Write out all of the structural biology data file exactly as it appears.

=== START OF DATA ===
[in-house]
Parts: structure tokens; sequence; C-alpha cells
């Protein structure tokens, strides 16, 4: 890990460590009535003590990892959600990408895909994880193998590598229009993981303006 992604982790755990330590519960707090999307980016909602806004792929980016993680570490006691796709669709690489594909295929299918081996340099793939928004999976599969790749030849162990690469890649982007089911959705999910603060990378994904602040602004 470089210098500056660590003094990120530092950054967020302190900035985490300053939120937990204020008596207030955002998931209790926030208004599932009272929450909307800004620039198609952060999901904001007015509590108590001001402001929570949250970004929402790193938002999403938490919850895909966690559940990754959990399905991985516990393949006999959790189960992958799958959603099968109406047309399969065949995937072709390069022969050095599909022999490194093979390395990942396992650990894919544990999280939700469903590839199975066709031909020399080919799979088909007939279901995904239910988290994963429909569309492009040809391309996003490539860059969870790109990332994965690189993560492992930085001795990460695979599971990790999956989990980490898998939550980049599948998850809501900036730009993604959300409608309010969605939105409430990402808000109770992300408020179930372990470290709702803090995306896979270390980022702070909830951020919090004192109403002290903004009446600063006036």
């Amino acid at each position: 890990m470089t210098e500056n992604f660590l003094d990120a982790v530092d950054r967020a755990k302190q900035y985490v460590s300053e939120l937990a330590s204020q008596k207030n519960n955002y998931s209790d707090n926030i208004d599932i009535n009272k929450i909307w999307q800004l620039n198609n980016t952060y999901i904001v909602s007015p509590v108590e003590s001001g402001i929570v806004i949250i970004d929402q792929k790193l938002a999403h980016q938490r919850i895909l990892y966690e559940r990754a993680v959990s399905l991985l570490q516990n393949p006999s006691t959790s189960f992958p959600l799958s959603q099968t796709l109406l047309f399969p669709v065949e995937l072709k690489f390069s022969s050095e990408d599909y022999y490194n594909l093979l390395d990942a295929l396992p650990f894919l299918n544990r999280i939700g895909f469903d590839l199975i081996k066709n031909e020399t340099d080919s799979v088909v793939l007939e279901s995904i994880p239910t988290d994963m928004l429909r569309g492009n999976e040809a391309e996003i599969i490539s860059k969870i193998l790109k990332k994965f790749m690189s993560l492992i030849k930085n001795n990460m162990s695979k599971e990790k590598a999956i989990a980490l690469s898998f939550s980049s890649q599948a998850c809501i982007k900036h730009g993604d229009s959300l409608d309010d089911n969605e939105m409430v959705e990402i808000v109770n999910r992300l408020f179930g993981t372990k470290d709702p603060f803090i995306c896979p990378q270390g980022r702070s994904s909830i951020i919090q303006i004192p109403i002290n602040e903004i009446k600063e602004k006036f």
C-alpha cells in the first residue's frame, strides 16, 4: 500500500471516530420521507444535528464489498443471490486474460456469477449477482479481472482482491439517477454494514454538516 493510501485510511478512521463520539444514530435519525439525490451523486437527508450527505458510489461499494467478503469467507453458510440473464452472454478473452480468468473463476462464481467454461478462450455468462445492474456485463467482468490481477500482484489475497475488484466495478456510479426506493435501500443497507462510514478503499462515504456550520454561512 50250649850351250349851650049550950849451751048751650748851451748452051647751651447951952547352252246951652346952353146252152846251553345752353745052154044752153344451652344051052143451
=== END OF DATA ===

[in-house]
Parts: structure tokens; sequence; C-alpha cells
């Protein structure tokens, strides 16, 4: 890990460590009535003590990892959600990408895909994880193998590598229009993981303006 992604982790755990330590519960707090999307980016909602806004792929980016993680570490006691796709669709690489594909295929299918081996340099793939928004999976599969790749030849162990690469890649982007089911959705999910603060990378994904602040602004 470089210098500056660590003094990120530092950054967020302190900035985490300053939120937990204020008596207030955002998931209790926030208004599932009272929450909307800004620039198609952060999901904001007015509590108590001001402001929570949250970004929402790193938002999403938490919850895909966690559940990754959990399905991985516990393949006999959790189960992958799958959603099968109406047309399969065949995937072709390069022969050095599909022999490194093979390395990942396992650990894919544990999280939700469903590839199975066709031909020399080919799979088909007939279901995904239910988290994963429909569309492009040809391309996003490539860059969870790109990332994965690189993560492992930085001795990460695979599971990790999956989990980490898998939550980049599948998850809501900036730009993604959300409608309010969605939105409430990402808000109770992300408020179930372990470290709702803090995306896979270390980022702070909830951020919090004192109403002290903004009446600063006036």
């Amino acid at each position: 890990m470089t210098e500056n992604f660590l003094d990120a982790v530092d950054r967020a755990k302190q900035y985490v460590s300053e939120l937990a330590s204020q008596k207030n519960n955002y998931s209790d707090n926030i208004d599932i009535n009272k929450i909307w999307q800004l620039n198609n980016t952060y999901i904001v909602s007015p509590v108590e003590s001001g402001i929570v806004i949250i970004d929402q792929k790193l938002a999403h980016q938490r919850i895909l990892y966690e559940r990754a993680v959990s399905l991985l570490q516990n393949p006999s006691t959790s189960f992958p959600l799958s959603q099968t796709l109406l047309f399969p669709v065949e995937l072709k690489f390069s022969s050095e990408d599909y022999y490194n594909l093979l390395d990942a295929l396992p650990f894919l299918n544990r999280i939700g895909f469903d590839l199975i081996k066709n031909e020399t340099d080919s799979v088909v793939l007939e279901s995904i994880p239910t988290d994963m928004l429909r569309g492009n999976e040809a391309e996003i599969i490539s860059k969870i193998l790109k990332k994965f790749m690189s993560l492992i030849k930085n001795n990460m162990s695979k599971e990790k590598a999956i989990a980490l690469s898998f939550s980049s890649q599948a998850c809501i982007k900036h730009g993604d229009s959300l409608d309010d089911n969605e939105m409430v959705e990402i808000v109770n999910r992300l408020f179930g993981t372990k470290d709702p603060f803090i995306c896979p990378q270390g980022r702070s994904s909830i951020i919090q303006i004192p109403i002290n602040e903004i009446k600063e602004k006036f």
C-alpha cells in the first residue's frame, strides 16, 4: 500500500471516530420521507444535528464489498443471490486474460456469477449477482479481472482482491439517477454494514454538516 493510501485510511478512521463520539444514530435519525439525490451523486437527508450527505458510489461499494467478503469467507453458510440473464452472454478473452480468468473463476462464481467454461478462450455468462445492474456485463467482468490481477500482484489475497475488484466495478456510479426506493435501500443497507462510514478503499462515504456550520454561512 50250649850351250349851650049550950849451751048751650748851451748452051647751651447951952547352252246951652346952353146252152846251553345752353745052154044752153344451652344051052143451